Multi-Agent Systems

The characteristics of MASs are that (1) each agent has incomplete information or capabilities for solving the problem and, thus, has a limited viewpoint; (2) there is no system global control; (3) data are decentralized; and (4) computation is asynchronous. - Katia Sycar

The study of multiagent systems (MAS) focuses on systems in which many intelligent agents interact with each other. The agents are considered to be autonomous entities, such as software programs or robots. Their interactions can be either cooperative or selfish. That is, the agents can share a common goal (e.g. an ant colony), or they can pursue their own interests (as in the free market economy).

MAS researchers develop communications languages, interaction protocols, and agent architectures that facilitate the development of multiagent systems. For example, a MAS researcher can tell you how to program each ant in a colony in order to get them all to bring food to the nest in the most efficient manner, or how to set up rules so that a group of selfish agents will work together to accomplish a given task. MAS researchers draw on ideas from many disciplines outside of AI, including biology, sociology, economics, organization and management science, complex systems, and philosophy.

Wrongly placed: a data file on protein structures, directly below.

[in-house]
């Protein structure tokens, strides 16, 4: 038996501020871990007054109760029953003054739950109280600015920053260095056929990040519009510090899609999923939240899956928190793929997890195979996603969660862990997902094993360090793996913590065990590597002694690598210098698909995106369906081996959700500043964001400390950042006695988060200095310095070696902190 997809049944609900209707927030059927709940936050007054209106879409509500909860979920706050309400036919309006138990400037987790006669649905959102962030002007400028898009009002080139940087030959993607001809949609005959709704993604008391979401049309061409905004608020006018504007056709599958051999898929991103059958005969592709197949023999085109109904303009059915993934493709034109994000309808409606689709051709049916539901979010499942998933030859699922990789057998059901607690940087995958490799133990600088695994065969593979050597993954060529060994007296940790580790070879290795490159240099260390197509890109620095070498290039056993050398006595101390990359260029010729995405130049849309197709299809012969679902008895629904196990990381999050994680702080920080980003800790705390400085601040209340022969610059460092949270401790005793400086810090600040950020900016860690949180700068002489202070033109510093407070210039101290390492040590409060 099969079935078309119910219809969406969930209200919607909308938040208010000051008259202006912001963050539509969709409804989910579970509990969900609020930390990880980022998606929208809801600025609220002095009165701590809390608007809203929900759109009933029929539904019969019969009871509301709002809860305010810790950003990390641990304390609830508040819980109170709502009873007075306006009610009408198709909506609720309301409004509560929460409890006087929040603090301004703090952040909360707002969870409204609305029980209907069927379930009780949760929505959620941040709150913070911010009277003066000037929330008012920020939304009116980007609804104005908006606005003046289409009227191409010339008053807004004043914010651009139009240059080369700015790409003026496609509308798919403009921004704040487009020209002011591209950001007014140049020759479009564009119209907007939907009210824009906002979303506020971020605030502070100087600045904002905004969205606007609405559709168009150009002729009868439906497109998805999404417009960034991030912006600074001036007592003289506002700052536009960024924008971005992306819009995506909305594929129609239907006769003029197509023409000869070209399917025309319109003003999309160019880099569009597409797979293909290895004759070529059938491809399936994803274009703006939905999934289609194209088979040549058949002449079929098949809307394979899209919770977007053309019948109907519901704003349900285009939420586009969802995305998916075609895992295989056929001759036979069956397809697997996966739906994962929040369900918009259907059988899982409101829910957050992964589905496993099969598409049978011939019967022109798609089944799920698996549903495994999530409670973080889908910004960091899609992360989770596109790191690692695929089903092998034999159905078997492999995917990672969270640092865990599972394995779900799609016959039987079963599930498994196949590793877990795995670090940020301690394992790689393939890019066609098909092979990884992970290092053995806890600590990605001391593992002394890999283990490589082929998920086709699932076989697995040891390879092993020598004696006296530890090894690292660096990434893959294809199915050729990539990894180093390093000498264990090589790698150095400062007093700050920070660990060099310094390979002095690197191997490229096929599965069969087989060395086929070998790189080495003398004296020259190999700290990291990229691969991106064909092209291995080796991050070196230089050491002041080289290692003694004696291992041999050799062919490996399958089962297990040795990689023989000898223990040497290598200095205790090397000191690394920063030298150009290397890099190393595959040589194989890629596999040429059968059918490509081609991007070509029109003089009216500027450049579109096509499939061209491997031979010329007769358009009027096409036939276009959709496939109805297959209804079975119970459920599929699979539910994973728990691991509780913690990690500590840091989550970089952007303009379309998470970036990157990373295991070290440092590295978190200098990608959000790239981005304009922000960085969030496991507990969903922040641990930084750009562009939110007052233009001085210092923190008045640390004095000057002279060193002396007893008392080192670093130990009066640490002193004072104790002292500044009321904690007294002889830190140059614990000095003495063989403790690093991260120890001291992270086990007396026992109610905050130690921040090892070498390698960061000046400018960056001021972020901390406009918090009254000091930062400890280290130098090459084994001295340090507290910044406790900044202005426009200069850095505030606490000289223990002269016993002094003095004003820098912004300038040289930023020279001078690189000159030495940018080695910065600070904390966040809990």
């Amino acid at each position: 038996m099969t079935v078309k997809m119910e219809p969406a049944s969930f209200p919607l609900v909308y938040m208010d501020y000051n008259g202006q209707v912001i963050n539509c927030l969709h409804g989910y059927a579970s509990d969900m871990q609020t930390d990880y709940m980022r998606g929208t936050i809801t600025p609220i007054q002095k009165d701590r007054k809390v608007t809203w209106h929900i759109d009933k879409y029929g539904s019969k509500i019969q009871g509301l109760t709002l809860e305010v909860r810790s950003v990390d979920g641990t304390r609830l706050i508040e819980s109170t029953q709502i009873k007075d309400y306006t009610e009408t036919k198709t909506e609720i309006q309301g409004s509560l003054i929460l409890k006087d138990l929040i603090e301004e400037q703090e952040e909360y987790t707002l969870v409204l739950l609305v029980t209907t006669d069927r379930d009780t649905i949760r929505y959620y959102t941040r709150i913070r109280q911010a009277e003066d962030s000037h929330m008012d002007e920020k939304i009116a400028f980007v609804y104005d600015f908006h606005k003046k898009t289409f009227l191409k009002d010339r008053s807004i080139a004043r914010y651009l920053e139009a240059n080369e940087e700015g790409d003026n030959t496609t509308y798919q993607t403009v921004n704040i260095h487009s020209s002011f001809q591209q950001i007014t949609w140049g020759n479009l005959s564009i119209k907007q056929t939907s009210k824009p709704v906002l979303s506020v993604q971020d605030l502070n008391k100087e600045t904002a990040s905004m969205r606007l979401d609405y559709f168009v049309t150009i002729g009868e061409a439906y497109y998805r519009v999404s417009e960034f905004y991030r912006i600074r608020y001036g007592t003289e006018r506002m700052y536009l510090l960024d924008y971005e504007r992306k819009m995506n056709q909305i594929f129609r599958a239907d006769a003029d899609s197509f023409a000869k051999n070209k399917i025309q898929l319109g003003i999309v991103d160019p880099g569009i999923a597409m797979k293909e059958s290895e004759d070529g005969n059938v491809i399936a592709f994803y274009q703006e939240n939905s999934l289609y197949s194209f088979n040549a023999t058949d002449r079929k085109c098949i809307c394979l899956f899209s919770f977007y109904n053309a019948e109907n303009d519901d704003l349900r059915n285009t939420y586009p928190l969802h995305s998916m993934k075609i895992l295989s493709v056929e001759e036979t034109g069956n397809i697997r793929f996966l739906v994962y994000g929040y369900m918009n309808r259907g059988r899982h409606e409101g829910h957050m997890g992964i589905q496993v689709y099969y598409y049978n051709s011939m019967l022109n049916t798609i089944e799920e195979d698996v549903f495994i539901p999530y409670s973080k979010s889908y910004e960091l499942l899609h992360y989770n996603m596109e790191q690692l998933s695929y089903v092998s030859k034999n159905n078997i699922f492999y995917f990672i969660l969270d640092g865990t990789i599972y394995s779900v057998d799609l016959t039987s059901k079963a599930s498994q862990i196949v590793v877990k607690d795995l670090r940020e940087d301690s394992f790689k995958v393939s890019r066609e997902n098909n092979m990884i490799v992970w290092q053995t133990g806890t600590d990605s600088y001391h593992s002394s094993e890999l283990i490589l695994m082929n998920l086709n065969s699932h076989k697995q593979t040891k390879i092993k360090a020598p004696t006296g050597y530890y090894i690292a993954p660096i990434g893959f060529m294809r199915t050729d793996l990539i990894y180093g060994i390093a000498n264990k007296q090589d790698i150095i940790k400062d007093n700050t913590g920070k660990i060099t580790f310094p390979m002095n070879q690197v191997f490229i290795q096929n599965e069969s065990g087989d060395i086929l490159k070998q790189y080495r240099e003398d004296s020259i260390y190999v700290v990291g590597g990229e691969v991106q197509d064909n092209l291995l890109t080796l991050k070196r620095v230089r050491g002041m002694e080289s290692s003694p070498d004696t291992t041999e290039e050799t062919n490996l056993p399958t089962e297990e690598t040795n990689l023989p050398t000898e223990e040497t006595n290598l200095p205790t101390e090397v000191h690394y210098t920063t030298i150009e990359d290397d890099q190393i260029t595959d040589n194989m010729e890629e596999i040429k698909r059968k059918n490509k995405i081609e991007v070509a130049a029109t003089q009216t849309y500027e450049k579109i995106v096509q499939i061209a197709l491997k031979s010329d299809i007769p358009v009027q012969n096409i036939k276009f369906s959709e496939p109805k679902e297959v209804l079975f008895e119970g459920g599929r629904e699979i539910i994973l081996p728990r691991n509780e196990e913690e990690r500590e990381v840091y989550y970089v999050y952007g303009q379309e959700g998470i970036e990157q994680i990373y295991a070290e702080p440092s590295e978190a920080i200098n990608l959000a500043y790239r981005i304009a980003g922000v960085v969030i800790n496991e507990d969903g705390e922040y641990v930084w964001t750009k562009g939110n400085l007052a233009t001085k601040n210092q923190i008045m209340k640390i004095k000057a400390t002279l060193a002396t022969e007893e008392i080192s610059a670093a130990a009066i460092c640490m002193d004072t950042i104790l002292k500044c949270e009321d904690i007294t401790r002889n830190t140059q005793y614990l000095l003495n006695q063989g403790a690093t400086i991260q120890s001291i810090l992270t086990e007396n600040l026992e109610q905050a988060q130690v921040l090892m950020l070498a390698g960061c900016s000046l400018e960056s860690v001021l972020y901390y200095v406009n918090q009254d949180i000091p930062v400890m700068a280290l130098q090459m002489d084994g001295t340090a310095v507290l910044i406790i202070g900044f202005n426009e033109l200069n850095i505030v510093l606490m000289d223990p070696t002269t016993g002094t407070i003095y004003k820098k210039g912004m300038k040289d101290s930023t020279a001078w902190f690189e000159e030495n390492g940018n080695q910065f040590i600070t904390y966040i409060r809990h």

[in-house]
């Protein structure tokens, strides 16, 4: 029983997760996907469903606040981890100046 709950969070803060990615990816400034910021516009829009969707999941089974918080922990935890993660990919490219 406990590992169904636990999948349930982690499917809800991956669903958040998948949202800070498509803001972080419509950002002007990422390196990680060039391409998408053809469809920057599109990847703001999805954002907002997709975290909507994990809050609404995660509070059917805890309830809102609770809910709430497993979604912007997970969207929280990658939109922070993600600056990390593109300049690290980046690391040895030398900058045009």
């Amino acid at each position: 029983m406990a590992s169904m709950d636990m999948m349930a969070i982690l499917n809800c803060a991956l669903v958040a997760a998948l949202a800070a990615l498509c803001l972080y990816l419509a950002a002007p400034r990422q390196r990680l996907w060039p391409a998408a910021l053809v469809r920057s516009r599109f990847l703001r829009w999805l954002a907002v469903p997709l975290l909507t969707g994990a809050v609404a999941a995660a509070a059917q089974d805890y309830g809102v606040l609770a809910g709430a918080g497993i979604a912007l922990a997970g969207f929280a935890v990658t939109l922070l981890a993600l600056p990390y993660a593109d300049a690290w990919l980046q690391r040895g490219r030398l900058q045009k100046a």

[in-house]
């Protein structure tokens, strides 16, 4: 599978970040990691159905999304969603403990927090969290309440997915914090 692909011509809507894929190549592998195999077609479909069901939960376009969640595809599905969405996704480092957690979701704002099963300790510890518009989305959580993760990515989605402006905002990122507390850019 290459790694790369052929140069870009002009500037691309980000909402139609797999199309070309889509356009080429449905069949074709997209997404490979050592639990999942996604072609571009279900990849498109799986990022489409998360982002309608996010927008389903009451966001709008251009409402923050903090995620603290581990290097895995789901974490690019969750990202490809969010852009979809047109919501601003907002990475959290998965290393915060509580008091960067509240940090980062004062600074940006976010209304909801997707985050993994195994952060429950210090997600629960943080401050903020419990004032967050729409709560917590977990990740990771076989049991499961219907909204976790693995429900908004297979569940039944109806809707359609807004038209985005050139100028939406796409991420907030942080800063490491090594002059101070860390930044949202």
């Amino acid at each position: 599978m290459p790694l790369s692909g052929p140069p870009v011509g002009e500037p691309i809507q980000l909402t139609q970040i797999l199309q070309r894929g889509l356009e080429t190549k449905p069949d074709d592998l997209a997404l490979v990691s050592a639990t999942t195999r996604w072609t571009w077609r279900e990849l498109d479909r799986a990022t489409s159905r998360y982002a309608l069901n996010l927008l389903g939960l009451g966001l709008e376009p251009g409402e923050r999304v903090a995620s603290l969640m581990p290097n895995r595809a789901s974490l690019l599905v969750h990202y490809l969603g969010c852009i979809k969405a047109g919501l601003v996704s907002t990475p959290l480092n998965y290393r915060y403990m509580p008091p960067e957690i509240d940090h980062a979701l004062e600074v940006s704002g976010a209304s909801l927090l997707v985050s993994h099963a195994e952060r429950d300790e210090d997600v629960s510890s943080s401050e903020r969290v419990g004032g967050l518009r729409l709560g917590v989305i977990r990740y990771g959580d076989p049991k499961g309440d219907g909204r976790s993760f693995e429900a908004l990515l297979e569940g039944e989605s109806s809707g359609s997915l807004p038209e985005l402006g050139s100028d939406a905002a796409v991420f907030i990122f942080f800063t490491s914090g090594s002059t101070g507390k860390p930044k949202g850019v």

Good Places to Start

The Smartest Agents Will Learn to Be Team Players. By Christopher Locke. Red Herring (January 9, 2002). "An example of how the system would work is a crisis situation -- say, planning the evacuation of American citizens from a foreign city during a conflict. In this scenario, each agent in a multi-agent team would be assigned a specific task, like plotting an evacuation route, forecasting the weather, or laying out a flight plan. All of the agents would cooperate and gather data to determine the optimal choices."

MultiAgent Systems. By Katia Sycara (1998). AI Magazine 19(2). Discusses the need for multiple agent systems communicating peer-to-peer.